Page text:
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24 Yale J. Int'l L. 559 (1999)
Responding to Terrorism: The Strikes against bin Laden

handle is hein.journals/yjil24 and id is 571 raw text is: Responding to Terrorism:
The Strikes Against
bin Laden
Ruth Wedgwoodt
I. INTRODUCTION
The legal structure of warfare is a dramatic example of a changing
regime, even while its fundamental principles remain constant. Conflict
management asks that international actors devise and follow rules to prevent
the reckless escalation and widening of conflicts-often requiring deterrence
as well as defense-and to promote the termination of violence and the
rebuilding of post-war confidence. Principles of humanity ask that conflicts be
conducted in a way that minimizes the needless suffering of soldiers and
protects noncombatant civilians. The application of these principles may not
look the same in each era, with changes in technology, the character of
conflicts, and the personality of the actors.
Modem terrorism has salient differences from traditional warfare. The
actors are often not states, but rather ideological, political, or ethnic factions.
States have a host of international commitments and aspirations that create an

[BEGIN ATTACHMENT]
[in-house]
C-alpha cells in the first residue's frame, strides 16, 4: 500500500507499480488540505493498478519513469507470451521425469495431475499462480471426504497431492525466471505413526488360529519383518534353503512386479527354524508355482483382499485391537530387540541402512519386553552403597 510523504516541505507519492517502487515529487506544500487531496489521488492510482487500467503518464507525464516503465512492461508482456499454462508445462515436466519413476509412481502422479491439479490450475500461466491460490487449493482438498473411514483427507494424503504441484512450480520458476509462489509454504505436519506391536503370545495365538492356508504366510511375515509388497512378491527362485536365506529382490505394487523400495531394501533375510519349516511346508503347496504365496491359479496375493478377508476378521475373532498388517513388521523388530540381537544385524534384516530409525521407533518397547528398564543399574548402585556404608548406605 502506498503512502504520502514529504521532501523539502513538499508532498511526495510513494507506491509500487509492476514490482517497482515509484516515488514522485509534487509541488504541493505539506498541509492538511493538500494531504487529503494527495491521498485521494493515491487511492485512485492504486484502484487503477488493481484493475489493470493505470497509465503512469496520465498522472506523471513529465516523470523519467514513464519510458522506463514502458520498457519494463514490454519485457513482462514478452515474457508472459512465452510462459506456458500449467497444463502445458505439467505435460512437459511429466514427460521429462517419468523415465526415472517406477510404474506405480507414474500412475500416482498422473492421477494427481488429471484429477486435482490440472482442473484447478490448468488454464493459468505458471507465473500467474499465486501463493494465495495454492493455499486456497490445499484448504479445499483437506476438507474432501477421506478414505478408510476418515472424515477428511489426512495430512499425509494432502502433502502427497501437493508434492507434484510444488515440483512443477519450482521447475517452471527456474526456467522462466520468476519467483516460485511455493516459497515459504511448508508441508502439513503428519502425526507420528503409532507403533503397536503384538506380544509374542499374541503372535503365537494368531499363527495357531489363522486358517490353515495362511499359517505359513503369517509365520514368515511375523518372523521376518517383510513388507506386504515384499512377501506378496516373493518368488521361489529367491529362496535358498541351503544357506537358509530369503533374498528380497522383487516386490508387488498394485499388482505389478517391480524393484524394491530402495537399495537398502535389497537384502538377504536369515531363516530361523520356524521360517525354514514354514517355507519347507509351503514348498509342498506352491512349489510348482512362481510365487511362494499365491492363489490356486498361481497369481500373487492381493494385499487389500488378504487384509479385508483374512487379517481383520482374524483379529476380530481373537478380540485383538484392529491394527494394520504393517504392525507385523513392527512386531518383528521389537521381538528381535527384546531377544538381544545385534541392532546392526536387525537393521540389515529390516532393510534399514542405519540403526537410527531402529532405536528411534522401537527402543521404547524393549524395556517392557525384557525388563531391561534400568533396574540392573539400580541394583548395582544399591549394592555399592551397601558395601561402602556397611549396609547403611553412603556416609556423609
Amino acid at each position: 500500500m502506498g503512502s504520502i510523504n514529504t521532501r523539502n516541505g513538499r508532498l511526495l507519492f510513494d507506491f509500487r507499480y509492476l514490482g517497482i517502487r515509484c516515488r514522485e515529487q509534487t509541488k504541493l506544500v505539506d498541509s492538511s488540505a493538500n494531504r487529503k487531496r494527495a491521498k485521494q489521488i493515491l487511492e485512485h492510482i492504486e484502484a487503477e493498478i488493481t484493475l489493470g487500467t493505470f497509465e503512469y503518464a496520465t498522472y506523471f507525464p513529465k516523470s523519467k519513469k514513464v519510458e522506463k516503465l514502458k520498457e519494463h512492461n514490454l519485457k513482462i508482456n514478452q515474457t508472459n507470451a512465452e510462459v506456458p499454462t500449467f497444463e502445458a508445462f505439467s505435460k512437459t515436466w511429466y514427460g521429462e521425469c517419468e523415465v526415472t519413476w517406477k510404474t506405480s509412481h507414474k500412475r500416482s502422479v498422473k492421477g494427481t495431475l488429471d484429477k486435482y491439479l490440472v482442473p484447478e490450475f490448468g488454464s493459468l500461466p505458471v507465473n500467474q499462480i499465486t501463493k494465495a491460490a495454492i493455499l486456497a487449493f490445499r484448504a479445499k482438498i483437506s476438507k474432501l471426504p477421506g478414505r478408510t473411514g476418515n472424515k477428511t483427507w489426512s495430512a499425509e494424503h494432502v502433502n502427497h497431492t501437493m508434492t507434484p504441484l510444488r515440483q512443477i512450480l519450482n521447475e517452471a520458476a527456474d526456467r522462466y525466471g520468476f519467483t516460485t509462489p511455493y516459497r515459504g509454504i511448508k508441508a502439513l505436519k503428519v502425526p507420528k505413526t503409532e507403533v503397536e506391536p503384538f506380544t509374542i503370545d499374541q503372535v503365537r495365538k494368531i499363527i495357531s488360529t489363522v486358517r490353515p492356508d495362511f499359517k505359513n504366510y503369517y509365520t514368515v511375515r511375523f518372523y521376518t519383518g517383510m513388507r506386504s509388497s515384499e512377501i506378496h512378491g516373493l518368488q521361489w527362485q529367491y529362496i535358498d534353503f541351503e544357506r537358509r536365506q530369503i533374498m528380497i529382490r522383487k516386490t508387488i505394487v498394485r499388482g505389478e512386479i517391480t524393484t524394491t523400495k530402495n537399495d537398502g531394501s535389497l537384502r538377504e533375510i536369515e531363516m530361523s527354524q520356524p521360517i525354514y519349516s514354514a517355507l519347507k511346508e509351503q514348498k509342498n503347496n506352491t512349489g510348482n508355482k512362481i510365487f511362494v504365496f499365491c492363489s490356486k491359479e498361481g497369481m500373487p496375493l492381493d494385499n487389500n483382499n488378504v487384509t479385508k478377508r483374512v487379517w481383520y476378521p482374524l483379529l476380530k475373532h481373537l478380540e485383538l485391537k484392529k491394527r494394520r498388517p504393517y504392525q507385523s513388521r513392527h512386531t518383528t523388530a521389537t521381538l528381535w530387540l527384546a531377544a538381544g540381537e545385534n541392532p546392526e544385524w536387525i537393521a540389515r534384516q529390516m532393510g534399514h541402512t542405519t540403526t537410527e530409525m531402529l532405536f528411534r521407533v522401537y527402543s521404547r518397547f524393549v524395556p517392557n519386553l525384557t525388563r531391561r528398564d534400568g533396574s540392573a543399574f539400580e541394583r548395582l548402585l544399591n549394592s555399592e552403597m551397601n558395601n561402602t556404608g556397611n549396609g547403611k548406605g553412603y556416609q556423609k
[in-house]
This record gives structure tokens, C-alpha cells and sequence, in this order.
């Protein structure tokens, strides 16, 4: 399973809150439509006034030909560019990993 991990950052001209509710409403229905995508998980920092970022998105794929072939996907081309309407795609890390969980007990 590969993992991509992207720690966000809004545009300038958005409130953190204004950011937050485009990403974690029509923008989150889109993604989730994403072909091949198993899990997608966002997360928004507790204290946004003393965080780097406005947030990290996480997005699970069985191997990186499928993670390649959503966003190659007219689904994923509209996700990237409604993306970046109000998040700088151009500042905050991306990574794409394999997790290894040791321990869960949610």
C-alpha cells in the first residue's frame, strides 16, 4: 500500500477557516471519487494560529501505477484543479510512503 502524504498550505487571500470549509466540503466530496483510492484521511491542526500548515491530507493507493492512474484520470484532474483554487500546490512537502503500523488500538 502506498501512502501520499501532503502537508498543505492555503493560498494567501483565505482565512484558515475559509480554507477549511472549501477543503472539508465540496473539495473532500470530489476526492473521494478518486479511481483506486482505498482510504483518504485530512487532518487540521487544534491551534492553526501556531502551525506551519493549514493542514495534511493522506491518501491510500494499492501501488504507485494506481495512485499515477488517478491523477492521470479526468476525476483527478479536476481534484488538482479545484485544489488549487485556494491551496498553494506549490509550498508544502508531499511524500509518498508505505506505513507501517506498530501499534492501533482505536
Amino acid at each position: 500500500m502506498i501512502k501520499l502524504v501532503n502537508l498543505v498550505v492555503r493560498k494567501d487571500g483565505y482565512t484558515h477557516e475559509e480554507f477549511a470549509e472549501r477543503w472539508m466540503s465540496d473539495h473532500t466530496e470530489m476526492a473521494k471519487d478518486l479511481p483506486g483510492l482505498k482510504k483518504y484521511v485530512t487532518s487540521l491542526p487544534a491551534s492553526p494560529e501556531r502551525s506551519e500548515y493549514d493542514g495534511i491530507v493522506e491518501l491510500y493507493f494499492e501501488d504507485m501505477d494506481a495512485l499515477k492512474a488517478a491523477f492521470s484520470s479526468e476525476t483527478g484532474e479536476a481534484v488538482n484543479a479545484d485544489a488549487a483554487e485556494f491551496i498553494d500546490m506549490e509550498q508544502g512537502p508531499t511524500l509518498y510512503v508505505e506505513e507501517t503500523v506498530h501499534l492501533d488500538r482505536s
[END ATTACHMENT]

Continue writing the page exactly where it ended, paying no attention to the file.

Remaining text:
incentive to avoid all-out warfare and to avoid undermining the rules of war,
while a single-purpose terrorist organization may operate without mitigation.
A terrorist group often calculates that it will win attention for its cause and
undermine a target government by the very atrocity of its tactics. A terrorist
group is less vulnerable to international sanctions, as it does not possess a
visible economy, land area, or identified population. With an uncertain
membership and inchoate form, terrorist networks lie outside the web of civil
responsibility that constrains private and public actors in international society.
Technology has changed the landscape of conflict. The international
market in weapons of mass destruction has prevented any easy cordon
sanitaire against proliferation to irresponsible actors. Arms control regimes
attempt to dissuade suppliers from selling precursors and components to
questionable customers, but false destinations and straw man end-users are
t    Professor of Law at Yale University and Senior Fellow at the Council on Foreign
Relations. She is on sabbatical during the 1998-1999 academic year as the Charles Stockton Professor
of International Law at the U.S. Naval War College, Newport, Rhode Island. The views expressed are
her own and are not to be attributed to any organization or agency.
1.   For example, the Australia Group is an informal organization of interested countries
dedicated to slowing the proliferation of chemical and biological weapons by limiting the export of
precursors and production equipment. The Nuclear Suppliers Group coordinates export controls on
nuclear components, and the Wassenar Arrangement (of which Russia is a member) limits exports of

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